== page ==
Collecting debts can be very frustrating. Success often involves doing careful research into state debt-collection laws, a willingness to work with your debtor and, if necessary, going to court. Be careful, however: even winning a lawsuit doesn't entitle you to harass a debtor. Keeping communications professional and respectful protects your interests and increases your chances of collection.
Understand the Statute of Limitations
Each state sets a statute of limitations on debt collection: if you don't file a lawsuit within that period of time, you won't be able to collect your money through the courts. Knowing your state's statute of limitations rules helps you develop a collection plan. If you'd prefer not to go to court and the debt is relatively new, trying to collect outside the legal system may be a option. If the statute of limitations period is running out, however, you may have to make a quick decision about filing a lawsuit.
Contact Your Debtor
Before utilizing the court system, try contacting the debtor one more time. If you've only been sending invoices, a phone call or a letter may help you establish communications and negotiate payment. If the debtor is a friend or family member to whom you've loaned money, he may be embarrassed about the situation and trying to avoid you. Offering to set up a payment plan, perhaps through automatic payments made the debtor's checking account or PayPal, can reduce tensions and help you get your money back. Remind the debtor that if you have to go to court, the debtor's credit score will take a significant hit. Another option is to ask a lawyer to send a letter to your debtor: This lets the debtor know that you are serious and expect repayment; of course, you will have to pay the attorney for this service.
Going to Court
Going to court and winning a judgment gives you access to a wider array of debt-collection strategies, such as being able to seize property, garnish wages, or levy bank accounts. However, lawsuits cost money, including court fees, lawyer fees and taking time off work. Consider these expenses before making the decision to take your case before a judge. One less expensive option is small claims court: These courts were developed to allow non-lawyers to sue for small debts. However, each state has its own limits on the damages one can claim in the small claims system: if the debt is over your state's limit, you'll have to take your case to regular court. Many lawyers offer free or low-cost initial consultations and can give you advice as to whether your case has merit and your likelihood of collecting your money.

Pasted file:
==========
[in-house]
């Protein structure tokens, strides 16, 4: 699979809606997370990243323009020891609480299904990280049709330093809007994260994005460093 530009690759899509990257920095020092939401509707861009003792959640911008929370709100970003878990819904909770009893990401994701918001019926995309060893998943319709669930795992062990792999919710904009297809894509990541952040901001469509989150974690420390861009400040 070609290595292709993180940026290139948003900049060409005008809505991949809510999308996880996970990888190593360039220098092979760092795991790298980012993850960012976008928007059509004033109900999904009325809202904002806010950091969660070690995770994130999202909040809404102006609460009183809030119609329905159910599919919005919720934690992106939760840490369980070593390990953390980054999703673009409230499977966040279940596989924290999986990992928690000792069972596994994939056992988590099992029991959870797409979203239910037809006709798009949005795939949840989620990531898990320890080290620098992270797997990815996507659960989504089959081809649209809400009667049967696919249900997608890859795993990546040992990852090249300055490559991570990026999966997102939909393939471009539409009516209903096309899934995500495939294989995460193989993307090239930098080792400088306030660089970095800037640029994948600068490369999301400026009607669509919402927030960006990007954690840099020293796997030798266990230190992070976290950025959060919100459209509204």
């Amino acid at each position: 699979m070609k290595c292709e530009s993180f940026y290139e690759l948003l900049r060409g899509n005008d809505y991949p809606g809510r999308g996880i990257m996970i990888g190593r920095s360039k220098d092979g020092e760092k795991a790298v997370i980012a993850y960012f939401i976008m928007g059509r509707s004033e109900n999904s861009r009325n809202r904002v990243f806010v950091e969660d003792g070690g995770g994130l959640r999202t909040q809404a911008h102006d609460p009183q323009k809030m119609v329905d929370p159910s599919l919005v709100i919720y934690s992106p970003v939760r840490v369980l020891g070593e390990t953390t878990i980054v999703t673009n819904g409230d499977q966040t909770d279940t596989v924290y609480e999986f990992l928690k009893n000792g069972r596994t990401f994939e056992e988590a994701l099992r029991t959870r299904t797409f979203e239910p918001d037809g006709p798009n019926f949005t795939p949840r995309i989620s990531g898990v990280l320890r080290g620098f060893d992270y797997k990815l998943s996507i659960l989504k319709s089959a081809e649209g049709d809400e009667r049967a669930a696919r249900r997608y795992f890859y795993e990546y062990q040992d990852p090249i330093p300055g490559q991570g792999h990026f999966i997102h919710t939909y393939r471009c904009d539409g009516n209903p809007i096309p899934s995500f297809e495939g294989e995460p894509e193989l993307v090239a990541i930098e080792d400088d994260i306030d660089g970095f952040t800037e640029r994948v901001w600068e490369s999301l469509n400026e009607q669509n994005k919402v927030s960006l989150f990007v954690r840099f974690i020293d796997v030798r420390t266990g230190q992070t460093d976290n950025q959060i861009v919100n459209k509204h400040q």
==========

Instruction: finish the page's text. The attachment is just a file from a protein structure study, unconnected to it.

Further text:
Collecting a Judgment
You are responsible for collecting your court judgment. Some legal advisers recommend a careful approach after a lawsuit. An intimidated or angry debtor may decide to file for bankruptcy, potentially preventing you from ever getting your money. Offering a repayment plan or a settlement may be your best course of action. If the debtor refuses to work with you, ask the judge to order the debtor to disclose information about her financial status, including bank accounts, real estate holdings and wages. You can then ask the court to help you seize, garnish, or levy these assets until you collect what you're owed.
- Nolo: How Creditors Enforce Judgments
- Nolo: What Types of Cases Can Be Resolved in Small Claims Court?
- Nolo: I Won my Case, Now Where's my Money?
- Nolo: Tips on Collecting Your Judgment
- Findlaw: Legal How-To: Collecting Money Owed to You
- Nolo: Time-Barred Debts: When Collectors Cannot Sue You for Unpaid Debts
- Nolo: Chart: Statutes of Limitations in All 50 States